Saturday, January 19, 2008

NDTV Profit on the Singur issue after the unveiling of Nano

NDTV Correspondent

Thursday, January 10, 2008 (New Delhi):

While Tata Motors unveiled its car in a blaze of glory and publicity on Thursday, angry residents of Singur village in West Bengal burnt a replica of the Rs one lakh Nano as a sign of their protest against the company and its plans to displace them.

People in the area, about 40 km from Kolkata in Hooghly district, have been protesting against the state government's decision to acquire land for the under construction Tata Motors plant.

There were anti-Tata slogans and demonstrations by the people, protesting under the aegis of the Singur Krishi Jomin Raksha Committee (Save the Singur Farmland Committee).

Earlier in the day, India's giant Tata Group has unveiled the world's cheapest car that auto analysts say could turn upside down the cost of vehicles globally.

The long-awaited "People's Car", over which the company has thrown a shroud of secrecy, was slated to be unveiled in the auto show at Pragati Maidan by Ratan Tata, the 70-year-old tycoon who heads the tea-to-steel group.

Tata, whom the Indian media have likened to US automobile pioneer Henry Ford, has said he hopes the ultra-cheap car will "make a contribution to making life safer" for Indian families who often travel four to a motorbike -- father driving, mother riding pillion and two children wedged in between.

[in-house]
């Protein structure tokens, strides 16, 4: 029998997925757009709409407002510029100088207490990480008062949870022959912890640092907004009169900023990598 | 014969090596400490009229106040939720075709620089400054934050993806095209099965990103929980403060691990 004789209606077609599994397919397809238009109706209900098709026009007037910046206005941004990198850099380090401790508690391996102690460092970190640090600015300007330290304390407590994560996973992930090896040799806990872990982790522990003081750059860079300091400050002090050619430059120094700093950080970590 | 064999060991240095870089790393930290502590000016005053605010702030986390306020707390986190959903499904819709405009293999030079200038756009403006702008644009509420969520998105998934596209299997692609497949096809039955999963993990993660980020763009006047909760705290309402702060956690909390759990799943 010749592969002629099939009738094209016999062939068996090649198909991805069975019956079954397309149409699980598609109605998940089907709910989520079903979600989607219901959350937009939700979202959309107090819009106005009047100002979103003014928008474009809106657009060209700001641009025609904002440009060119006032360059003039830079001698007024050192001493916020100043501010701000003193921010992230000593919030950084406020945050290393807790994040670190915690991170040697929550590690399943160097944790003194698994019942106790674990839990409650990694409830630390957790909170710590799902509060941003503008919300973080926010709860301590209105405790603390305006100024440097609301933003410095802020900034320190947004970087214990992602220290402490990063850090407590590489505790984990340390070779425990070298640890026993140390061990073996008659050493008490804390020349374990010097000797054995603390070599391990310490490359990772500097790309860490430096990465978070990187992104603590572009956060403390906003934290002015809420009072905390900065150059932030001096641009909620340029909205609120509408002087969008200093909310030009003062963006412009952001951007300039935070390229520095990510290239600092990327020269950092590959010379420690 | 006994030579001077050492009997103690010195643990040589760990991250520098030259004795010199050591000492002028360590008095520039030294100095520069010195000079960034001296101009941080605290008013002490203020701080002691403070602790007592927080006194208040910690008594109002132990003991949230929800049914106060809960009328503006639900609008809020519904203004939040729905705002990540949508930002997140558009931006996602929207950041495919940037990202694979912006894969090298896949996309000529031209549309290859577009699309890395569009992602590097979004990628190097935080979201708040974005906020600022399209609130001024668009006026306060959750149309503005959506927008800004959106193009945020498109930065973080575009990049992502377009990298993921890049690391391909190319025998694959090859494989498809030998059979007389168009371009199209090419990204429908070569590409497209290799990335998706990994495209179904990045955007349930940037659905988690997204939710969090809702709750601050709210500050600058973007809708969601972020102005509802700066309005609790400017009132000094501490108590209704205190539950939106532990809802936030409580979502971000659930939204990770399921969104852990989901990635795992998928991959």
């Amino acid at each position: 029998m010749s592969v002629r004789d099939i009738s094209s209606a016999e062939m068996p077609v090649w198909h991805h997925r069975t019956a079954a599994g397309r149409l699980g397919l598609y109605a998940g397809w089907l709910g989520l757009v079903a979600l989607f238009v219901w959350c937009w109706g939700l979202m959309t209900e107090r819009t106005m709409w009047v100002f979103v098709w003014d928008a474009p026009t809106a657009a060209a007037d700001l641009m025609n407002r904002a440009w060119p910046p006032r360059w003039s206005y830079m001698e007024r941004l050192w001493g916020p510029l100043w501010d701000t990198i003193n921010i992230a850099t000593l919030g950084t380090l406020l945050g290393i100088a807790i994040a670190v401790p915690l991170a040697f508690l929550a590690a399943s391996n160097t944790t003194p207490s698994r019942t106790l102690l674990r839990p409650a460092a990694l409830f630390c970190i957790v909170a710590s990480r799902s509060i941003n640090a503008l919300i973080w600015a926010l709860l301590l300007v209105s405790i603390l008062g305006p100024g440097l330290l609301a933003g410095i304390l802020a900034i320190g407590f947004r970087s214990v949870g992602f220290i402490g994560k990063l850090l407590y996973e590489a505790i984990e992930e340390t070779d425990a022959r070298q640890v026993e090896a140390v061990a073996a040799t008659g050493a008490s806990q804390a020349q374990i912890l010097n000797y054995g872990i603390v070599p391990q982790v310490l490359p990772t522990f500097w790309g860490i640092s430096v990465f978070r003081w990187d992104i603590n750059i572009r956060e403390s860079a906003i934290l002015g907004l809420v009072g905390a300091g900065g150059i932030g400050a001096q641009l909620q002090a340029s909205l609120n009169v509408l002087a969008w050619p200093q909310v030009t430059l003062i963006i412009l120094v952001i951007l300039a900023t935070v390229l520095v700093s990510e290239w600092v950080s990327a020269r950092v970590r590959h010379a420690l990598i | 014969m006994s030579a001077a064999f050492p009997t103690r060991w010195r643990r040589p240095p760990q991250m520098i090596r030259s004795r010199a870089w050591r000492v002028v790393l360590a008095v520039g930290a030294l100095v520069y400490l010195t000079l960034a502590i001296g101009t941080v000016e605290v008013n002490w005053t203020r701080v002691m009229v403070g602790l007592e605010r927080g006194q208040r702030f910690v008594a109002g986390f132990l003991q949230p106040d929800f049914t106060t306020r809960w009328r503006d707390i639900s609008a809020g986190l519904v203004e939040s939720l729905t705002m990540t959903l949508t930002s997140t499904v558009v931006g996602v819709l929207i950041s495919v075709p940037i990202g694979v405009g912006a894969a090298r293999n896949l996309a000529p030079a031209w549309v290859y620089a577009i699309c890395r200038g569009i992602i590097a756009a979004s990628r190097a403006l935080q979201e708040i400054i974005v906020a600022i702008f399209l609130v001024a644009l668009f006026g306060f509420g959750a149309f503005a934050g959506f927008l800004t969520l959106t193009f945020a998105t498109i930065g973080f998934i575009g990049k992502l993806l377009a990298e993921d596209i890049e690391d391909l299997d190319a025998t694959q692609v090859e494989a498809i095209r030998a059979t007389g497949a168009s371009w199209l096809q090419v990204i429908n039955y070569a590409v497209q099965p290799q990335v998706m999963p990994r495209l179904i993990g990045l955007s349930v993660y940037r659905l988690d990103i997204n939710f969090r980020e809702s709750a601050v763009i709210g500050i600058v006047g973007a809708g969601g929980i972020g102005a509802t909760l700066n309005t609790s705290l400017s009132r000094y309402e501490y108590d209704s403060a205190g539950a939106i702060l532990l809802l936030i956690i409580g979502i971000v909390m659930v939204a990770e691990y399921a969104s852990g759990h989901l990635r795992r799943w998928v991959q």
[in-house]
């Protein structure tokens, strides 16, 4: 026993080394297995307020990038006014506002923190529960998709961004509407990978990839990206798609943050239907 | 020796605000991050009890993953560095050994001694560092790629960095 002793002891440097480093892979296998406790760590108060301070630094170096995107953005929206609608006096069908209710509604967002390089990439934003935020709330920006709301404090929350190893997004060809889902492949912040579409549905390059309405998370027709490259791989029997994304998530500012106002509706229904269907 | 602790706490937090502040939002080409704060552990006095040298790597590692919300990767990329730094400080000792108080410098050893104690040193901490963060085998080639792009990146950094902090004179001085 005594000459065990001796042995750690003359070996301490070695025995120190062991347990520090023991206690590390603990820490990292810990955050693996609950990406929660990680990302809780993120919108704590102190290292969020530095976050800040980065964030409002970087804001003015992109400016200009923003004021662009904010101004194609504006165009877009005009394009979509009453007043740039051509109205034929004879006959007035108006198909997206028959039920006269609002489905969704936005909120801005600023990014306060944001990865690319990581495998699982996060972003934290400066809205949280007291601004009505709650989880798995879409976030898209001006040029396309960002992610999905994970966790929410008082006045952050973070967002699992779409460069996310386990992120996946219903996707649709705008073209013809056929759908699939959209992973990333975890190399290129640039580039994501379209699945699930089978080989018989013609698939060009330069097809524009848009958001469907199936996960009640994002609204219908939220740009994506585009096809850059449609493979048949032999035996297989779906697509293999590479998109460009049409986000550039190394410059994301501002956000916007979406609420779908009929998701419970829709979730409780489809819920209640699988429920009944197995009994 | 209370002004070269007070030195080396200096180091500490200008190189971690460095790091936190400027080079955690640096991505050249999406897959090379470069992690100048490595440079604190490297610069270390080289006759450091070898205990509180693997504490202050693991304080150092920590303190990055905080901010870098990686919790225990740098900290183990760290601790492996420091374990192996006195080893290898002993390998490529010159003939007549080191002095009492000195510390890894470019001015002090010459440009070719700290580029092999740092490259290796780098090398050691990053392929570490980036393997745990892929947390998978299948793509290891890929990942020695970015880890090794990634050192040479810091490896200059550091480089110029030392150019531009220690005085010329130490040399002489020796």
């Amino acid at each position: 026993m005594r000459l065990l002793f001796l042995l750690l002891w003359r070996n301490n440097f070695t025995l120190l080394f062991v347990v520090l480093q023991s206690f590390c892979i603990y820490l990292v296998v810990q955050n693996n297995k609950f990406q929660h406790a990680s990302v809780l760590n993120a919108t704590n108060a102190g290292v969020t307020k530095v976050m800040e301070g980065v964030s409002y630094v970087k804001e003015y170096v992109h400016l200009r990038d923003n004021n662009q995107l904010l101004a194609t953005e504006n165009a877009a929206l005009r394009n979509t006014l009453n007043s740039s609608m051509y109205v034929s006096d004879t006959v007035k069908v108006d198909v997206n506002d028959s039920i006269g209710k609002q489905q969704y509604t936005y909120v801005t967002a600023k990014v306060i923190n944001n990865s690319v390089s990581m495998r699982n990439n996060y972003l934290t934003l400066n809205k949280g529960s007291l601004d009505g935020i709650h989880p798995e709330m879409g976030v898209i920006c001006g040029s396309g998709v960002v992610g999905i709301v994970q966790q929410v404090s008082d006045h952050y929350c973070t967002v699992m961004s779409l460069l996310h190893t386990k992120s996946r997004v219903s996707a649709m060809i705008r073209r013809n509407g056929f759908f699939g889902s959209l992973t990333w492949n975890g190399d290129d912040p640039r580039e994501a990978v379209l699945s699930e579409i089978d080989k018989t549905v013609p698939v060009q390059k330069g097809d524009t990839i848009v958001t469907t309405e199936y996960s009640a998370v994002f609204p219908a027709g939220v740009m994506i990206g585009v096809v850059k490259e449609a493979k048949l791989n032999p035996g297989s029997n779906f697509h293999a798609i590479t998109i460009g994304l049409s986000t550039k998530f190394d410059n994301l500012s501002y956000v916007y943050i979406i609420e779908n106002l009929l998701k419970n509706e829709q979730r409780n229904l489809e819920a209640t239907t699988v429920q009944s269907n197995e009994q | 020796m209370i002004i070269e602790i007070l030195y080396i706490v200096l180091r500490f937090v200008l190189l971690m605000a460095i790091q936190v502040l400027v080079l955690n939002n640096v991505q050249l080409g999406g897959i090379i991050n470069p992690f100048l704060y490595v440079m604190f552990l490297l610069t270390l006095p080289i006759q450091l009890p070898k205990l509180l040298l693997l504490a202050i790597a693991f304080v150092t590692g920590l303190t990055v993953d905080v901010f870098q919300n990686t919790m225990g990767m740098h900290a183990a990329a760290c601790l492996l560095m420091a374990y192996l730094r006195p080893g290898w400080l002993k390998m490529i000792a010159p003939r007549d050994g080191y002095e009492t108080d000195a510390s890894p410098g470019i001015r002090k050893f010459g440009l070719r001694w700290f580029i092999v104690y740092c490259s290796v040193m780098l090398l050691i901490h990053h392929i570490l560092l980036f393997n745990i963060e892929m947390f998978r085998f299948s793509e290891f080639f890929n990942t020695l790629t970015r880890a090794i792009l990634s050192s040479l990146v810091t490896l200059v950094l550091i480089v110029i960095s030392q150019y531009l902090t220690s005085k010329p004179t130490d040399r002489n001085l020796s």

The car, expected to carry a sticker price as low as 2,500 dollars could "revolutionise car costs downward," said leading Indian car analyst Murad Ali Baig. It "is bound to be followed by other low-cost ones."

The four-door five-seater rear-engined auto, described by those who have seen it as boasting "cute" looks, is targeted at drivers trading up to four wheels from two in India as a booming economy creates new affluence.

The car on which Tata Motor engineers have cut costs to the bone has sparked a race among global automakers to come up with rock-bottom priced vehicles to appeal to this growing lucrative segment in India and other emerging markets.

The lightweight car has only one windshield wiper instead of two, no power steering, no power windows and no air conditioning, according to media reports and company comments.

Already Germany's Volkswagen, leading Indian motorbike maker Bajaj Auto and France's Renault and Ford among others have said they planning or mulling new cheap cars for India where small autos comprise two-thirds of annual passenger vehicle sales of one million in the country of 1.1 billion.